December 5, 2005

Levitt strikes back!

Levitt strikes back! Steven D. Levitt has responded to the Foote and Goetz paper pointing out two major errors he made in his abortion-cut-crime theory in a particularly striking way -- by introducing, at this late date, a whole new data set!

Foote and Goetz showed that Levitt arrived at his popular conclusion that abortion cut crime due to technical incompetence, and that objective analysis of Levitt's own data shows no impact of legalizing abortion on crime. So, Levitt now introduces a new data set, which he claims provides less noisy data on abortion rates by states, than the one he and Foote-Goetz worked with. Unsurprisingly, Levitt claims this new data set proves he was right all along, even though his original data said, when analyzed correctly, that he was wrong.

Is his new data set really better? Is it worse? Did Levitt botch up his analysis again? Who knows? I'm sure it will take months for objective analysts to look it over.

And is that the last word in data sets? I strongly doubt it. For example, America's most dangerous criminals were performing "selective post-natal abortions" on each other at an unprecedented clip in the gang wars of the 1990s. AIDS was also taking a toll on criminals then. Levitt hasn't adjusted for how many criminals died during this period.

Levitt likes to look at arrests for property crimes, but one of the obvious trends during the youth of the first cohort born after legalization was that property crimes were declining in payoff due to target hardening -- more locks, more alarms, more video surveillance cameras etc. In contrast, drug dealing was a booming market. In 1990, for a criminally inclined 15 year old born in 1975, it didn't make sense for him to set out to learn the craft of the thief when there were already so many experienced older thieves out there all searching for the dwindling set of soft targets to steal. No, the hot business was dealing crack, one in which older criminals weren't well established yet. That's why the homicide rate among black 14-17-year-olds born in the late 1970s was about four times as high as among black 14-17 year-olds born in the late 1960s, before legalization.

Levitt notes that something like 30% of older teens aren't living in the states where they were born. That should raise some questions about state-level analyses, especially when they don't agree with the national level analysis. If movement between states was random, that shouldn't cause too much of a problem for his methodology. But what if crime is a driving force in causing people to move?

What if, say, people in socially liberal states (that had lots of abortion earlier in the 1970s) who worried that their children were be crime-prone tended to move to socially conservative states. And what if people who ware less worried about the crime proneness of their children due to the family's affluence were more likely to move to socially liberal states? That would foul up the state-level analyses fatally if there was a steady net flow of crime prone kids to socially conservative states and a steady net flow of crime-unlikely kids to socially liberals states. I'm not saying it happened, but it might have.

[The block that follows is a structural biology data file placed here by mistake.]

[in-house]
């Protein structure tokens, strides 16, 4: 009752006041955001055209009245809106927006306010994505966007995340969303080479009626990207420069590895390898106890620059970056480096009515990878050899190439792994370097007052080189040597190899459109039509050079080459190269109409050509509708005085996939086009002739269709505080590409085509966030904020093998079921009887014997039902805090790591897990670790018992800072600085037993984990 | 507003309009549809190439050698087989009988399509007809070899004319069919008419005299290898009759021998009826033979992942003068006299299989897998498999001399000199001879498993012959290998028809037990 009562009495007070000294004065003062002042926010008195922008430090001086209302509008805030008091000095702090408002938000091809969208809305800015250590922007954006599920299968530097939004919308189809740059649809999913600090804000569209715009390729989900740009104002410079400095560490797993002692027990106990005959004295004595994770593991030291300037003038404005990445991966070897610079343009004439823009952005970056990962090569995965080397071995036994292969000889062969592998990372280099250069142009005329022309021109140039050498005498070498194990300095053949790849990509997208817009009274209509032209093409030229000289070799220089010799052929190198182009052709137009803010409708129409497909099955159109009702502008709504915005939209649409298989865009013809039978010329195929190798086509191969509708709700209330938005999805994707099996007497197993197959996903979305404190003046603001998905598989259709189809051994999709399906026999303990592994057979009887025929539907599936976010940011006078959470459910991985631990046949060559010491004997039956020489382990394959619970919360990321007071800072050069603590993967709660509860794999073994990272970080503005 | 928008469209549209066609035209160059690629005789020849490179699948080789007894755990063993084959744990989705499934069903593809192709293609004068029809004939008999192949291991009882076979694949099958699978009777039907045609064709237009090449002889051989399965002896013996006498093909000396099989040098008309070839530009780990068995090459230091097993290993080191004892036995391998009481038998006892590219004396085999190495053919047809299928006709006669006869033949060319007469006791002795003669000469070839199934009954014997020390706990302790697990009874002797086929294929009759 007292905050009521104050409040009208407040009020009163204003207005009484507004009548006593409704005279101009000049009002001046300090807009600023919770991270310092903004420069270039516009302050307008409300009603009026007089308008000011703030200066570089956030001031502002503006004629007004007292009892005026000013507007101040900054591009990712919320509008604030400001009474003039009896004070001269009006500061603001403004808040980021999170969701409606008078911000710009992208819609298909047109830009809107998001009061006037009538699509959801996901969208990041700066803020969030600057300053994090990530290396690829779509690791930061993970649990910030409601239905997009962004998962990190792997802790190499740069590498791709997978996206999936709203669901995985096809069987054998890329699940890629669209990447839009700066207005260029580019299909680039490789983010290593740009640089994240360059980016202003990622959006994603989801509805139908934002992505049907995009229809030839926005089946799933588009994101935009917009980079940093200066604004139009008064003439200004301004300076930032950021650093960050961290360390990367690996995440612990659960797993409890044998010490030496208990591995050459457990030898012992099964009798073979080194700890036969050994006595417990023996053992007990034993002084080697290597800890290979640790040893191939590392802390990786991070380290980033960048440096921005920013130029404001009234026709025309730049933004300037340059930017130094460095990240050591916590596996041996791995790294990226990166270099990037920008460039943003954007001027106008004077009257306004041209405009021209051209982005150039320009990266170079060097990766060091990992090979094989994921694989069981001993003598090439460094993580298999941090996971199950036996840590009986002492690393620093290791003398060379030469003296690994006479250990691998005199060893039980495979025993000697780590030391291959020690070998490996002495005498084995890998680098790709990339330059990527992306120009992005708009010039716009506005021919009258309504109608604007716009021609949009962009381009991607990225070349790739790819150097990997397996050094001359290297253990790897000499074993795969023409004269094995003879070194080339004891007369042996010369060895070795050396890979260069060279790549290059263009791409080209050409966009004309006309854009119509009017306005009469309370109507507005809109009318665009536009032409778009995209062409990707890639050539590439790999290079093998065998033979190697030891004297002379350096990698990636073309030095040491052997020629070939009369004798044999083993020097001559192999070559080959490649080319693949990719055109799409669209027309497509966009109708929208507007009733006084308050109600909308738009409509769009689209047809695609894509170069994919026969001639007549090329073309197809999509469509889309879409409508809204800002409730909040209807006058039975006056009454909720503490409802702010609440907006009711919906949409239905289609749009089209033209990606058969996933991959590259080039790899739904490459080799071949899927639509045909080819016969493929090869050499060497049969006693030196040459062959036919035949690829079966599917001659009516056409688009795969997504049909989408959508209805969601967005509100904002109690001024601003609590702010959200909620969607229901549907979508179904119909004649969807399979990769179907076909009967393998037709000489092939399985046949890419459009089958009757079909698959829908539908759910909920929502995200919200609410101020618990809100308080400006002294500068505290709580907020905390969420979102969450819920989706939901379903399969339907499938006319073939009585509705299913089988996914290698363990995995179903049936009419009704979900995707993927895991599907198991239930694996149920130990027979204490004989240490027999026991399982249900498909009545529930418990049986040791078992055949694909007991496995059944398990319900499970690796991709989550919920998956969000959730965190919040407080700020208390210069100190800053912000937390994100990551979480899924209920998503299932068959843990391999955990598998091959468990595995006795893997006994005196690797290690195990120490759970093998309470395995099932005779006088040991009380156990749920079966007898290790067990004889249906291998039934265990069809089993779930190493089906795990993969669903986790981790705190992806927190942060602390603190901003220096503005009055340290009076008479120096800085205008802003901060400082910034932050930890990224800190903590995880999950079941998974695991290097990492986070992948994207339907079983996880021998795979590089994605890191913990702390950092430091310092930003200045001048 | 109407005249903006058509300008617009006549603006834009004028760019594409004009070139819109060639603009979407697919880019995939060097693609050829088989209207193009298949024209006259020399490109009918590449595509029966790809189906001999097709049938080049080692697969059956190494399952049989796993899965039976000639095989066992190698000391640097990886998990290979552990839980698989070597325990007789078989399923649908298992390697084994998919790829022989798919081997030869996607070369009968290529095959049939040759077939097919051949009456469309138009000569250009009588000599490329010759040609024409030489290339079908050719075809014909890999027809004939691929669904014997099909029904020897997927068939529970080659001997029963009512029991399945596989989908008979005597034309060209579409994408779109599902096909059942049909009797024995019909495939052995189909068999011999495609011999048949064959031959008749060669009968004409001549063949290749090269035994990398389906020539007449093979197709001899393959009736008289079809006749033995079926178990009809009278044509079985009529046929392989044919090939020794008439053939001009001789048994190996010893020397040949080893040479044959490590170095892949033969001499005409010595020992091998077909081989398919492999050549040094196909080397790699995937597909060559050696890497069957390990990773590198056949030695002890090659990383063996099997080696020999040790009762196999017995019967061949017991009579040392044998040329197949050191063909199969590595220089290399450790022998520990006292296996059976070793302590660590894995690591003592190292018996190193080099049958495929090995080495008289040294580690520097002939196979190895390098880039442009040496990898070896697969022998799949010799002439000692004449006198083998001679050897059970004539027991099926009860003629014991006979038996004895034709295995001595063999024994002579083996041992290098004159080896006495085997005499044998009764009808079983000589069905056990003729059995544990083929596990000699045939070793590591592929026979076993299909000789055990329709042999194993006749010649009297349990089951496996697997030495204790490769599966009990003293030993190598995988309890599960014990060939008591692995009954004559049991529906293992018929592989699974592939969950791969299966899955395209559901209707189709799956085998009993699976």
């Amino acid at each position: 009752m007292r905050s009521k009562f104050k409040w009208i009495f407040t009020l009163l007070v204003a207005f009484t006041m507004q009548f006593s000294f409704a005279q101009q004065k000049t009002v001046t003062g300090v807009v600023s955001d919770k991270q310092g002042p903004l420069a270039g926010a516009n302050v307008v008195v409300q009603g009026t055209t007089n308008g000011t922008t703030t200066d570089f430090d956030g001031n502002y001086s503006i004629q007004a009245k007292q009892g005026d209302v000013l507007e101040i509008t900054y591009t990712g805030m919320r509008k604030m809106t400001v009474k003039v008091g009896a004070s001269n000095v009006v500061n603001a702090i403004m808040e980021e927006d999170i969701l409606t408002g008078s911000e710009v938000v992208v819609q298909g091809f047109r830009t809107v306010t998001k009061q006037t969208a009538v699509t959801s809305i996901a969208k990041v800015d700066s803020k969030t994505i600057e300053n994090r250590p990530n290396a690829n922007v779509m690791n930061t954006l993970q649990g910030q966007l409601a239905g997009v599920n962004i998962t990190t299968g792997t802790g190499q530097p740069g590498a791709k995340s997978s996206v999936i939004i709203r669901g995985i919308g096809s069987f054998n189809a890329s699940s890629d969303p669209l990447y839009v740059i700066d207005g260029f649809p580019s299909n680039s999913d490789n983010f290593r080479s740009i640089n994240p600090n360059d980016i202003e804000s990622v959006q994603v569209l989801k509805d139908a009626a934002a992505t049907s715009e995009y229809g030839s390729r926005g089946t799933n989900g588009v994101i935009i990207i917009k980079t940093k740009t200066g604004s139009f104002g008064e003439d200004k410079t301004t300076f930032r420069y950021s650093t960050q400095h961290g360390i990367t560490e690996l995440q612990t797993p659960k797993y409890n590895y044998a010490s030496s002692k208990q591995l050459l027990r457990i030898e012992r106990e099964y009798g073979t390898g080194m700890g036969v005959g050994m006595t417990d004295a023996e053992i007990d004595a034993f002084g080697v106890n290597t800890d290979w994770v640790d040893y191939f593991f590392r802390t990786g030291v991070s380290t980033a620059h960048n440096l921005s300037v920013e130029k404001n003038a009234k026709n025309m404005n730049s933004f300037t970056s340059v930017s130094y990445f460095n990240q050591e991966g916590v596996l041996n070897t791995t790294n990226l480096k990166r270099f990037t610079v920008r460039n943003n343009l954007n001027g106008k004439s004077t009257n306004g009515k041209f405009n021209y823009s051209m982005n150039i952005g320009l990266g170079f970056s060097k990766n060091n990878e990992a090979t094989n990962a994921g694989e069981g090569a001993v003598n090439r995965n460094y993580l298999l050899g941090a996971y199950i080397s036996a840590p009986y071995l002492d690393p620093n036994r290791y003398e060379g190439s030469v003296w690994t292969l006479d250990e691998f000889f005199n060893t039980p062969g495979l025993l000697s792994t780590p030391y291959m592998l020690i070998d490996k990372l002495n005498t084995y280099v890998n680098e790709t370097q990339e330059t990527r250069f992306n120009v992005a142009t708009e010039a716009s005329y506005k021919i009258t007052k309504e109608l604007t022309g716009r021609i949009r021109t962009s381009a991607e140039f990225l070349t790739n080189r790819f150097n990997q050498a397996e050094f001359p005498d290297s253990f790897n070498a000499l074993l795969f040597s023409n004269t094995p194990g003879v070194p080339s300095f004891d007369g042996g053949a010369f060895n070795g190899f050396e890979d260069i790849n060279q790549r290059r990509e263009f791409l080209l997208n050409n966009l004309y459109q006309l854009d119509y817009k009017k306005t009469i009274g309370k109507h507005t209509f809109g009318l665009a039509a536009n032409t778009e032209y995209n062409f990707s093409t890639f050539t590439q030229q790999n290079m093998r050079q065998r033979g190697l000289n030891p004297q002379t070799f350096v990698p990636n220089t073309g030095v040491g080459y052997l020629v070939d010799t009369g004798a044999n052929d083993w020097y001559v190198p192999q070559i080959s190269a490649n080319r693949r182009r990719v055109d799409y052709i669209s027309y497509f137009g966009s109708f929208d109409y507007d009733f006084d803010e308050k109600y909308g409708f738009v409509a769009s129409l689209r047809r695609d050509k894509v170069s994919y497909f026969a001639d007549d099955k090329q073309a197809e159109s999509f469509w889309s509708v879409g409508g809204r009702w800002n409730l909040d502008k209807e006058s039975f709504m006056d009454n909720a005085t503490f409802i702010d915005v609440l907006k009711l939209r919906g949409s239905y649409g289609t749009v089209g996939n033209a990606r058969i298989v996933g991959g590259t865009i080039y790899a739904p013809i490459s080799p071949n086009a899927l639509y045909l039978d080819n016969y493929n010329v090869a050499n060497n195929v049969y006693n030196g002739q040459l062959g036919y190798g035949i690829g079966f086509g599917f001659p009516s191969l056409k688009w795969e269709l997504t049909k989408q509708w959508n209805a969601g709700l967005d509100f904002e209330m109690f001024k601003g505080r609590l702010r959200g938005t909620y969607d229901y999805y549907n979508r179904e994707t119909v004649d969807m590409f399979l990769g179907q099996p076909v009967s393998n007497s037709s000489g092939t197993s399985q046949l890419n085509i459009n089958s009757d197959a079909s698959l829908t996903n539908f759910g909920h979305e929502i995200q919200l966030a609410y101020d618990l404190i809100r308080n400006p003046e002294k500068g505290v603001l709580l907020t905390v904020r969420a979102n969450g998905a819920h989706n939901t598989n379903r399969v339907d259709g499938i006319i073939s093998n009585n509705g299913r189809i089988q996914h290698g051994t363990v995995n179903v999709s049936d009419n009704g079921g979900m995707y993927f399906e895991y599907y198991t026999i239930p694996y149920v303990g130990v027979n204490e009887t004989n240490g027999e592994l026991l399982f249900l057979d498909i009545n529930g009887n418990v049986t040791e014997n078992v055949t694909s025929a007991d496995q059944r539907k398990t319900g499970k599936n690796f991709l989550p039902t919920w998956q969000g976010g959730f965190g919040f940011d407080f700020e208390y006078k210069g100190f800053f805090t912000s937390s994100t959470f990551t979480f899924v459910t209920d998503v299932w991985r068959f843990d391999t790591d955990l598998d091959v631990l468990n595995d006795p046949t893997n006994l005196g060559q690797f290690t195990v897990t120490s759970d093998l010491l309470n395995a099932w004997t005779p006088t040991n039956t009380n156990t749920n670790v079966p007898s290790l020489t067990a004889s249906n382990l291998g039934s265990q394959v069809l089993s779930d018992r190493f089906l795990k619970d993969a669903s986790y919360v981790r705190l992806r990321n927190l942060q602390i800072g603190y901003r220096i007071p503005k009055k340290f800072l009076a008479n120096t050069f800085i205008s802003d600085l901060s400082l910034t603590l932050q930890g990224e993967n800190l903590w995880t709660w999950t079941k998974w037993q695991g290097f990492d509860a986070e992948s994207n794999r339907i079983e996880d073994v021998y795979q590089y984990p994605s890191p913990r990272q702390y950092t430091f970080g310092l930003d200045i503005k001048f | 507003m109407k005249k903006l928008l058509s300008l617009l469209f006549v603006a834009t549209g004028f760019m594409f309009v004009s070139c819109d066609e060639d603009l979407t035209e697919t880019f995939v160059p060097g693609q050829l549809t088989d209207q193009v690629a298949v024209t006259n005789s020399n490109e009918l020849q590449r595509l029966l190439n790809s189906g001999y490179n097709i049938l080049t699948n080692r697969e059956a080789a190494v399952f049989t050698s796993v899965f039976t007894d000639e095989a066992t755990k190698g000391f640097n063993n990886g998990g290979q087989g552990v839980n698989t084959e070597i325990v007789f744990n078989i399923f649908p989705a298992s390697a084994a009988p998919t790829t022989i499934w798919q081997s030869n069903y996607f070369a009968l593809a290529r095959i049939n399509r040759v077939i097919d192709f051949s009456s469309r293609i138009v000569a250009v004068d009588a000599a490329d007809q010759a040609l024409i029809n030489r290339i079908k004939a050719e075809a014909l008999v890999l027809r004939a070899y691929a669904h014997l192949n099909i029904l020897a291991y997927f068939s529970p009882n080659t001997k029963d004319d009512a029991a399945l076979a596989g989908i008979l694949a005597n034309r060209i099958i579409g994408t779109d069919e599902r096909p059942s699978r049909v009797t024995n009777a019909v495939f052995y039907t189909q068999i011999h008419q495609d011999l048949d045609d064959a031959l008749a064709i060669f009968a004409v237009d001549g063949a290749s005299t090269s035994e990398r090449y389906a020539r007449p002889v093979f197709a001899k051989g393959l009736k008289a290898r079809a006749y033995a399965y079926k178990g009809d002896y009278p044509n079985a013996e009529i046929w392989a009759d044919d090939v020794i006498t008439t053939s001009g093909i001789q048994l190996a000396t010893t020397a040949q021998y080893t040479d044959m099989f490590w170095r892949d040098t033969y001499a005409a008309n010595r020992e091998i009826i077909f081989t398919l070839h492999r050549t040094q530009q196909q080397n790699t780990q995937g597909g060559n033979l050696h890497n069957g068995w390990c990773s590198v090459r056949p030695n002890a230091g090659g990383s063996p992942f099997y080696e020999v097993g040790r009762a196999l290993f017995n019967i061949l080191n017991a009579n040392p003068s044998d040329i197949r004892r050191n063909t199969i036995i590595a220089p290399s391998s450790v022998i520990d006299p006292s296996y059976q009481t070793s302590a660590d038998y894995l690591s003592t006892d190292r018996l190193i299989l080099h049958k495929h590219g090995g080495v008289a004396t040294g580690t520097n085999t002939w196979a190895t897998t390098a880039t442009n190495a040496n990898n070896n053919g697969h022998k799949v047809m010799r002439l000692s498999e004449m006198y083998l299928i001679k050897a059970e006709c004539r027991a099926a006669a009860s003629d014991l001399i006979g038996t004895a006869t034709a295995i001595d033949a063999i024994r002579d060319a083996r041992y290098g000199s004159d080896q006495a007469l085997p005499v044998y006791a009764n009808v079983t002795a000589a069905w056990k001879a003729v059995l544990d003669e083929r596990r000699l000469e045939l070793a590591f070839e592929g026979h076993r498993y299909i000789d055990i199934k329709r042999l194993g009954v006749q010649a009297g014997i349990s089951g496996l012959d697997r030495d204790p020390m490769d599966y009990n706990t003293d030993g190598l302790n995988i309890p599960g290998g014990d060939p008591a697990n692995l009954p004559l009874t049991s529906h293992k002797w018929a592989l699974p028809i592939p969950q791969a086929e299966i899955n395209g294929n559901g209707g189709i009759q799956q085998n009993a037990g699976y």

But, from a marketing standpoint, in terms of preserving the value of the Freakonomics brand name, Levitt has put a marker down that his true believers can use to ward off Doubts.

We're now way, way out in how many angels can dance on the head of a pin territory. If Levitt really is explaining close to half of the huge decline in crime that occurred in the 1990s, as he has claimed, the evidence shouldn't be so fragile that it collapses when somebody else stares at it hard and Levitt has to throw away his old data and replace it with a new set of data that nobody has seen before.

When I studied marketing models in MBA school a few eons ago, the professor constantly pointed out that the true test of the statistical analyst is creating robust models. You can always fiddle with historical data and variables until you obtain a high r and a high degree of statistical significance and declare victory. But that's not a robust model and it's not much use in making real world business or policy decisions.

Economist Roehlano Briones writes on his Go Figure blog:

"Extraordinary claims require extraordinary evidence" is a phrase popularized by Carl Sagan - in turn derived from Hume's examination of miracles-claims. Now the original abortion-crime hypothesis is far from alleging a miracle. It is however extraordinary as it implies that causal mechanisms of crime originate from circumstances prevailing at the time of birth. Moreover, the claim that the behavior of eliminating live births is skewed against this causal mechanism (that is, abortion does not neutrally eliminate future crooks and law-abiders on a 50:50 ratio).

The issue remains, as it has since Levitt and I debated in 1999, who should have the Burden of Proof on his shoulders.

My published articles are archived at -- Steve Sailer

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